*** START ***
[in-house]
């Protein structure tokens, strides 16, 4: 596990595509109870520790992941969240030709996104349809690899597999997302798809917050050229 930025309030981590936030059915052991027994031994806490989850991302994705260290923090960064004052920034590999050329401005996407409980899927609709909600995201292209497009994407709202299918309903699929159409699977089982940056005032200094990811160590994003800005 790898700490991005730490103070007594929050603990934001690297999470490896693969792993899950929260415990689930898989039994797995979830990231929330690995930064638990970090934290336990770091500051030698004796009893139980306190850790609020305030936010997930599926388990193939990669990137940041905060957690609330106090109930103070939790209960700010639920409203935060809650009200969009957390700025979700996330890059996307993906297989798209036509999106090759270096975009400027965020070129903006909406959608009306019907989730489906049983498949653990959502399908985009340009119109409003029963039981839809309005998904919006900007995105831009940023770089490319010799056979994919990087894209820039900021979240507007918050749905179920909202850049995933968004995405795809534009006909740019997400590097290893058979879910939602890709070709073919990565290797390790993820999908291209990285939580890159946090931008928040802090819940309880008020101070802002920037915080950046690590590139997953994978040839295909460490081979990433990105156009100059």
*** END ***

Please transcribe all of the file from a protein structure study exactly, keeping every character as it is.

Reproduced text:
[in-house]
């Protein structure tokens, strides 16, 4: 596990595509109870520790992941969240030709996104349809690899597999997302798809917050050229 930025309030981590936030059915052991027994031994806490989850991302994705260290923090960064004052920034590999050329401005996407409980899927609709909600995201292209497009994407709202299918309903699929159409699977089982940056005032200094990811160590994003800005 790898700490991005730490103070007594929050603990934001690297999470490896693969792993899950929260415990689930898989039994797995979830990231929330690995930064638990970090934290336990770091500051030698004796009893139980306190850790609020305030936010997930599926388990193939990669990137940041905060957690609330106090109930103070939790209960700010639920409203935060809650009200969009957390700025979700996330890059996307993906297989798209036509999106090759270096975009400027965020070129903006909406959608009306019907989730489906049983498949653990959502399908985009340009119109409003029963039981839809309005998904919006900007995105831009940023770089490319010799056979994919990087894209820039900021979240507007918050749905179920909202850049995933968004995405795809534009006909740019997400590097290893058979879910939602890709070709073919990565290797390790993820999908291209990285939580890159946090931008928040802090819940309880008020101070802002920037915080950046690590590139997953994978040839295909460490081979990433990105156009100059």